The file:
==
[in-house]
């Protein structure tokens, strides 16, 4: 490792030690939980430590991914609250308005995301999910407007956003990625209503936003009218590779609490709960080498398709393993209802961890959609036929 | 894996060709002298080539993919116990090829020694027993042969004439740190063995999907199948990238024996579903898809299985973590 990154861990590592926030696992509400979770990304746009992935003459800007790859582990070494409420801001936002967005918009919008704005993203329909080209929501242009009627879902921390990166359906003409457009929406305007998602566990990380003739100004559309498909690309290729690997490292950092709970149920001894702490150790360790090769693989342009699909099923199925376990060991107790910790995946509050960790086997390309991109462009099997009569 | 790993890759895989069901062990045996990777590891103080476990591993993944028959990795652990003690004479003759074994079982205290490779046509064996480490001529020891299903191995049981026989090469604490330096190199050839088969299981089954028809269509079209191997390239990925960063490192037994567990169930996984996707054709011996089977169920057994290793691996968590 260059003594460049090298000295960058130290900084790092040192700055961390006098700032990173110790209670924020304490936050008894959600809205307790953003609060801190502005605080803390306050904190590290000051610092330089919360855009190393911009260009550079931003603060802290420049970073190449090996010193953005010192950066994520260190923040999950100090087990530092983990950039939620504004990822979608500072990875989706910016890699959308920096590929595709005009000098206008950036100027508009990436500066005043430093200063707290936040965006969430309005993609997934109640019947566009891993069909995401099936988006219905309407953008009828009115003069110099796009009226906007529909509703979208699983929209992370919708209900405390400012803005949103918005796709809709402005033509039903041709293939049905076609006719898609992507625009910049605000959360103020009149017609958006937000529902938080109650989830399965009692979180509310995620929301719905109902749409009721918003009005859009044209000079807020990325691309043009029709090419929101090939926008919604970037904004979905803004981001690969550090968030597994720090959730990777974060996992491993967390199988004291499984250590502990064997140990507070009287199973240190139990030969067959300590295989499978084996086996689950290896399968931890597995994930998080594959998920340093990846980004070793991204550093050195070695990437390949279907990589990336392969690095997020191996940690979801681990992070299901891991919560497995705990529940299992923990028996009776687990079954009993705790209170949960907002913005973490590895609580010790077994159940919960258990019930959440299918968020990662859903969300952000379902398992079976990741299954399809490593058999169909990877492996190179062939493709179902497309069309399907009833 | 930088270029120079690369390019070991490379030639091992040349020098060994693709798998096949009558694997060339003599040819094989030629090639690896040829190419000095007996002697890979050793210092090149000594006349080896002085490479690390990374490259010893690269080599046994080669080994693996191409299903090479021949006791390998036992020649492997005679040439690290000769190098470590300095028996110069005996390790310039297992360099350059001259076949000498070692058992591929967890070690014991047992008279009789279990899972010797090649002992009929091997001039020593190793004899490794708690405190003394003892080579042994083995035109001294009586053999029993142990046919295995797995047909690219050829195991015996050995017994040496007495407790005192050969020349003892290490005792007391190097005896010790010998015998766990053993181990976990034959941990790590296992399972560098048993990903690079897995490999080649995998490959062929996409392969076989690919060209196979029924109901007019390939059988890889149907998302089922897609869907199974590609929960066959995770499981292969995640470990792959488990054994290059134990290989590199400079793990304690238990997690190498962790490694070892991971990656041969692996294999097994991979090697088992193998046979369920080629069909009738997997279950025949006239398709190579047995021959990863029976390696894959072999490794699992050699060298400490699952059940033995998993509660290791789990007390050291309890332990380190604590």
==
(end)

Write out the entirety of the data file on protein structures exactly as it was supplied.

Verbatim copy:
[in-house]
């Protein structure tokens, strides 16, 4: 490792030690939980430590991914609250308005995301999910407007956003990625209503936003009218590779609490709960080498398709393993209802961890959609036929 | 894996060709002298080539993919116990090829020694027993042969004439740190063995999907199948990238024996579903898809299985973590 990154861990590592926030696992509400979770990304746009992935003459800007790859582990070494409420801001936002967005918009919008704005993203329909080209929501242009009627879902921390990166359906003409457009929406305007998602566990990380003739100004559309498909690309290729690997490292950092709970149920001894702490150790360790090769693989342009699909099923199925376990060991107790910790995946509050960790086997390309991109462009099997009569 | 790993890759895989069901062990045996990777590891103080476990591993993944028959990795652990003690004479003759074994079982205290490779046509064996480490001529020891299903191995049981026989090469604490330096190199050839088969299981089954028809269509079209191997390239990925960063490192037994567990169930996984996707054709011996089977169920057994290793691996968590 260059003594460049090298000295960058130290900084790092040192700055961390006098700032990173110790209670924020304490936050008894959600809205307790953003609060801190502005605080803390306050904190590290000051610092330089919360855009190393911009260009550079931003603060802290420049970073190449090996010193953005010192950066994520260190923040999950100090087990530092983990950039939620504004990822979608500072990875989706910016890699959308920096590929595709005009000098206008950036100027508009990436500066005043430093200063707290936040965006969430309005993609997934109640019947566009891993069909995401099936988006219905309407953008009828009115003069110099796009009226906007529909509703979208699983929209992370919708209900405390400012803005949103918005796709809709402005033509039903041709293939049905076609006719898609992507625009910049605000959360103020009149017609958006937000529902938080109650989830399965009692979180509310995620929301719905109902749409009721918003009005859009044209000079807020990325691309043009029709090419929101090939926008919604970037904004979905803004981001690969550090968030597994720090959730990777974060996992491993967390199988004291499984250590502990064997140990507070009287199973240190139990030969067959300590295989499978084996086996689950290896399968931890597995994930998080594959998920340093990846980004070793991204550093050195070695990437390949279907990589990336392969690095997020191996940690979801681990992070299901891991919560497995705990529940299992923990028996009776687990079954009993705790209170949960907002913005973490590895609580010790077994159940919960258990019930959440299918968020990662859903969300952000379902398992079976990741299954399809490593058999169909990877492996190179062939493709179902497309069309399907009833 | 930088270029120079690369390019070991490379030639091992040349020098060994693709798998096949009558694997060339003599040819094989030629090639690896040829190419000095007996002697890979050793210092090149000594006349080896002085490479690390990374490259010893690269080599046994080669080994693996191409299903090479021949006791390998036992020649492997005679040439690290000769190098470590300095028996110069005996390790310039297992360099350059001259076949000498070692058992591929967890070690014991047992008279009789279990899972010797090649002992009929091997001039020593190793004899490794708690405190003394003892080579042994083995035109001294009586053999029993142990046919295995797995047909690219050829195991015996050995017994040496007495407790005192050969020349003892290490005792007391190097005896010790010998015998766990053993181990976990034959941990790590296992399972560098048993990903690079897995490999080649995998490959062929996409392969076989690919060209196979029924109901007019390939059988890889149907998302089922897609869907199974590609929960066959995770499981292969995640470990792959488990054994290059134990290989590199400079793990304690238990997690190498962790490694070892991971990656041969692996294999097994991979090697088992193998046979369920080629069909009738997997279950025949006239398709190579047995021959990863029976390696894959072999490794699992050699060298400490699952059940033995998993509660290791789990007390050291309890332990380190604590």